Why? All I know is that if Bradley Cooper and Jennifer Lawrence are re-teaming I don't care who directed it or the nature of the plot. They've proven to be so good together this gets a free pass merely because of their presence. And that they're also co-starring in another much more anticipated film later in the year so this is just icing on the cake.

This Is The End (Evan Goldberg, Seth Rogen, June 14)
Starring: Seth Rogen, Jay Baruchel, James Franco, Jonah Hill, Jason Segel, Michael Cera, Mindy Kaling
Synopsis: While attending a party at James Franco's house, Seth Rogen, Jay Baruchel and many other celebrities are faced with the apocalypse.
Why? This seems like an answer to my frequent complaint that every other comedy released these days is exactly the same and uses the usual interchangeable actors. Now THIS could be different. Are we sure it's not based on a true story because I kind of believe these people (and that's not even mentioning Emma Watson, Paul Rudd, Aziz Ansari, Danny McBride, Martin Starr, Craig Robinson and Rihanna all playing themselves) would be at James Franco's house with the world ending. And what's Franco like playing himself considering he seems to put so much of himself into everything he does anyway, movie-related or otherwise. It's rare you get to see so many celebrities given the opportunity to spoof themselves like this. Let's hope it's not squandered and Rogen delivers. I can see it being either a huge bomb or the comedy of the year. Or maybe both.        

The Great Gatsby (Baz Luhrmann, May 10)
Starring: Leonardo DiCaprio, Carey Mulligan, Joel Edgerton, Tobey Maguire
Synopsis: Nick Carraway, a Midwesterner now living on Long Island, finds himself fascinated by the mysterious past and lavish lifestyle of his neighbor, Jay Gatsby. He is drawn into Gatsby's circle, becoming a witness to obsession and tragedy.
Why? There's no middle ground with Baz Luhrmann. It'll either be incredible or a massive train wreck and if it's latter you can bet it'll at least be memorable. Even though this was pushed back from last year it's worth paying attention to any adaptation of Gatsby with that cast. It'll probably be a mess (and in 3D for crying out loud) but it's a must-see if just for the curiosity factor.

Ain't Them Bodies Saints (David Lowery, Aug. 16)
Starring: Rooney Mara, Casey Affleck, Rami Malek, Ben Foster, Keith Carradine
Synopsis: The tale of an outlaw who escapes from prison and sets out across the Texas hills to reunite with his wife and the daughter he has never met.
Why? Supposedly this a methodically paced Badlands-style 70's throwback. Good enough for me. Having Mara, Affleck, Foster and Caradine(!) in it can't hurt either. The director's a real question mark since it's his first feature but that hardly seems to matter as we've learned in the past. Early reviews have been excellent so I'm kind of expecting big things. Awesome title by the way.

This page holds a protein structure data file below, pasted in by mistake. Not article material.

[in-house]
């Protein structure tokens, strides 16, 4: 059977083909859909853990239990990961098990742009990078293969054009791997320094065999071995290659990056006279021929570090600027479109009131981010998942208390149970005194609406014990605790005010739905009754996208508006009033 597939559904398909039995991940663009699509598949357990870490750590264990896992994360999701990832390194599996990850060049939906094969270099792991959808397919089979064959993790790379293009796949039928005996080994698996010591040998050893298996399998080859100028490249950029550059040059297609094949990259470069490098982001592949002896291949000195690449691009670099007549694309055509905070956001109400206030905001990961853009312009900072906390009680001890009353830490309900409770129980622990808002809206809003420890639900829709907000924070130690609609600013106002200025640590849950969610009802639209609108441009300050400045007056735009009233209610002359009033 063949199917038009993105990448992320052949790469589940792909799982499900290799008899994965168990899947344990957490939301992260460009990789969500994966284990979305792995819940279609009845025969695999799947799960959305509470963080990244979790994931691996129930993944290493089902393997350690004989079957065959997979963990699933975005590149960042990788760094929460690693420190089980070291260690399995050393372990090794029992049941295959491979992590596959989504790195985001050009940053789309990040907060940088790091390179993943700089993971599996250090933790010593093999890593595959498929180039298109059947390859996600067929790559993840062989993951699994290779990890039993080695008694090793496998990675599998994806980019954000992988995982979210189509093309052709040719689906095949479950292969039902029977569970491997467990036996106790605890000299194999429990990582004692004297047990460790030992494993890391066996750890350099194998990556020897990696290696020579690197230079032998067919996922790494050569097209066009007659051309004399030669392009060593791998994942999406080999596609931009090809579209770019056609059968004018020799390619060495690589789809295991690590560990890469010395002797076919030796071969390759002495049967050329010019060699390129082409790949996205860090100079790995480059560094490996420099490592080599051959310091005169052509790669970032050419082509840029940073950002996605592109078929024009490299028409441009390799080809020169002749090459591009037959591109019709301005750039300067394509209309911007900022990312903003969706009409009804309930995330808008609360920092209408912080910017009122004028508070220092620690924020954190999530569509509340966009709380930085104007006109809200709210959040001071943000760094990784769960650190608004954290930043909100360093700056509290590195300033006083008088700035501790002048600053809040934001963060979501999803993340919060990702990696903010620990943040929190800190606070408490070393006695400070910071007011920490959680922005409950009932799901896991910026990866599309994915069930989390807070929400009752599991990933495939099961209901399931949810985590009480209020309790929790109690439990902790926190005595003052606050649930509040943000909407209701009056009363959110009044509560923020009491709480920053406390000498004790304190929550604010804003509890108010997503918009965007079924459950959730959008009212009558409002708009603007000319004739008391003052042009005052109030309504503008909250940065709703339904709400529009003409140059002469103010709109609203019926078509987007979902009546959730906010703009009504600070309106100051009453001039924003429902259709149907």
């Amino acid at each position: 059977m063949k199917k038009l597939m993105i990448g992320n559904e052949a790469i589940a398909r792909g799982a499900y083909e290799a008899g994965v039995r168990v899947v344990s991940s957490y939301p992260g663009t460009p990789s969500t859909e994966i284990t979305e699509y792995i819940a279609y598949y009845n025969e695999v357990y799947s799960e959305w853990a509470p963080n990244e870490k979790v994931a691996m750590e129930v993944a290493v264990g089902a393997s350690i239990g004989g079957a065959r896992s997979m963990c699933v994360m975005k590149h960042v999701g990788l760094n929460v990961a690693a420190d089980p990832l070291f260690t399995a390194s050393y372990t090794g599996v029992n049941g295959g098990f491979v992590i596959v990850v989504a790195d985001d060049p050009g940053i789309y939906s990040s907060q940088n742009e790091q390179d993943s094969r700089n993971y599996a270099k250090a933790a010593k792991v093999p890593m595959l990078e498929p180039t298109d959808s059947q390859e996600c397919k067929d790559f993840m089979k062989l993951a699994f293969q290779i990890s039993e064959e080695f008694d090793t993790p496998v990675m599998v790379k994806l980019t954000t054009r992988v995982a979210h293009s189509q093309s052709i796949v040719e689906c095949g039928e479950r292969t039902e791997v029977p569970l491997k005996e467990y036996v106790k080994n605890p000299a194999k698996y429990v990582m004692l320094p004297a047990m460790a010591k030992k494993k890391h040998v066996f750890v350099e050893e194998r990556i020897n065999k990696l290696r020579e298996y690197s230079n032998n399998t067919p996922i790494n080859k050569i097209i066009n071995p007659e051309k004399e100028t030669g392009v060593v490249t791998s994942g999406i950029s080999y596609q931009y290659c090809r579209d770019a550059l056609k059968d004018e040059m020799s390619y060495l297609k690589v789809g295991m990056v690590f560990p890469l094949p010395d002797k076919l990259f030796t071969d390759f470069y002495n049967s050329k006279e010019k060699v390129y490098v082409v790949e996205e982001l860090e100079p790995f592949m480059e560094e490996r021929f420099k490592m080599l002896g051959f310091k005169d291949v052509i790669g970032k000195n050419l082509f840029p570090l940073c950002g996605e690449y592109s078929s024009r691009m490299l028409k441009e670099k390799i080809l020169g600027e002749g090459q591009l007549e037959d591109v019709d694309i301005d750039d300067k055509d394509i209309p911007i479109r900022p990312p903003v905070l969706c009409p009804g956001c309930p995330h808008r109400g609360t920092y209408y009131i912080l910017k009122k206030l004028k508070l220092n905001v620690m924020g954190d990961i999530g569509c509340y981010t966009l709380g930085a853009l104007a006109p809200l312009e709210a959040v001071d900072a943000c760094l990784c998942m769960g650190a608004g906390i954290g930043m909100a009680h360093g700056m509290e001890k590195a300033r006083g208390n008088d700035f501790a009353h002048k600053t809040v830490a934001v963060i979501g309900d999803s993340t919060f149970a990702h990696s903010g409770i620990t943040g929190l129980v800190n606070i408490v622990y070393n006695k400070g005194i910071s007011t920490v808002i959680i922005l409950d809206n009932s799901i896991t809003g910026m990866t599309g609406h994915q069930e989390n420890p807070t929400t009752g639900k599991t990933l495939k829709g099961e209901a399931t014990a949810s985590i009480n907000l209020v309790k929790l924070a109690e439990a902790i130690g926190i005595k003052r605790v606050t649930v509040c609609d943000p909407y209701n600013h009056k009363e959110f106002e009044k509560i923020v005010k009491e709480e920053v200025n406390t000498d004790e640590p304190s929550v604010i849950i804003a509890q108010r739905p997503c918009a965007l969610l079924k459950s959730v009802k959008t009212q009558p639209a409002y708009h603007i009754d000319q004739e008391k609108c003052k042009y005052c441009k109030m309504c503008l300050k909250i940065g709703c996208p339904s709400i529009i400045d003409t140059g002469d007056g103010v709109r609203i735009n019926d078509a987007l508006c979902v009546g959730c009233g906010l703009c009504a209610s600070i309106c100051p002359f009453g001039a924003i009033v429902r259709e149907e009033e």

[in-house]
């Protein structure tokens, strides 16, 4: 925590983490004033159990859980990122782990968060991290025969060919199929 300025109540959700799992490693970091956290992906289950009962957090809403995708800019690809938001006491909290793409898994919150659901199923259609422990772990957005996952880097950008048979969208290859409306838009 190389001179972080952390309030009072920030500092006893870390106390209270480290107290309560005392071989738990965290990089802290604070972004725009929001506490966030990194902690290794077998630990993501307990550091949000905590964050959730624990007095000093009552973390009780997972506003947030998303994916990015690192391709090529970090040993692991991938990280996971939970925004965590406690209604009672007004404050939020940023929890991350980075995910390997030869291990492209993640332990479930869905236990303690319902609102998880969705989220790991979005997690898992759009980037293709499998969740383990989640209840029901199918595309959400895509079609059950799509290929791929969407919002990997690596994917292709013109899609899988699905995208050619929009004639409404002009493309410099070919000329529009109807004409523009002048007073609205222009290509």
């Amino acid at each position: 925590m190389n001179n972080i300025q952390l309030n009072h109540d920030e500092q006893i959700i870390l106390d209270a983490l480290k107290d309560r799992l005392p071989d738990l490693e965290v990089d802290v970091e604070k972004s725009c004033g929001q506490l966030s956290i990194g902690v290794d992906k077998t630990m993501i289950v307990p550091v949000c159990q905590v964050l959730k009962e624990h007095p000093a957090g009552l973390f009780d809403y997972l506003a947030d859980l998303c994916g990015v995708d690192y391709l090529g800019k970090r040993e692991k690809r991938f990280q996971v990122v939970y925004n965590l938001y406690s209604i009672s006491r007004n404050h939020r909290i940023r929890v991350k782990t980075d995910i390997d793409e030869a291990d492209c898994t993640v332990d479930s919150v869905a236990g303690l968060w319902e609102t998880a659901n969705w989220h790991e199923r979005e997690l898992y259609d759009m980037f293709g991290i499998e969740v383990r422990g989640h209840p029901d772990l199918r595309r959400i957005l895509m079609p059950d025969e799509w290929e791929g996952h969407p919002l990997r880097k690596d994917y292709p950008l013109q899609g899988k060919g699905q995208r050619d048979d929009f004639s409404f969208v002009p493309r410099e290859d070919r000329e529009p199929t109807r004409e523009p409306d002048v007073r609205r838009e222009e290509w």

The Monuments Men (George Clooney, Dec. 20)
Starring: George Clooney, Matt Damon, Daniel Craig, Cate Blanchett, Billy Murray, Jean Dujardin
Synopsis: In a race against time, a crew of art historians and museum curators unite to recover renown works of art stolen by Nazis before Hitler destroys them.
Why? It's Clooney. Everything he touches as either a director, producer or actor seems to turn to gold these days. He just attach himself to junk. This plot itself doesn't grab me at all but the cast does and we know he'll deliver the goods. A possible Oscar contender.

Labor Day (Jason Reitman, TBD)
Starring: Josh Brolin, Kate Winslet, Tobey Maguire, James Van Der Beek
Synopsis: Depressed single mom Adele and her son Henry offer a wounded, fearsome man a ride. As police search town for the escaped convict, the mother and son gradually learn his true story as their options become increasingly limited.
Why? Here's another one that gets a recommendation on director alone. And that cast isn't too bad either (Van Der Beek!?) The rest of it is kind of a question mark but since Reitman showed off another dimension of what he can do in 2011's brilliant Young Adult I'm willing to follow him wherever he decides to go.

The Wolf of Wall Street (Martin Scorsese, Nov. 15)
Starring: Leonardo DiCaprio, Matthew McConaughey, Jonah Hill, Jean Dujardin, Kyle Chandler
Synopsis: A New York stockbroker refuses to cooperate in a large securities fraud case involving corruption on Wall Street, corporate banking world and mob infiltration.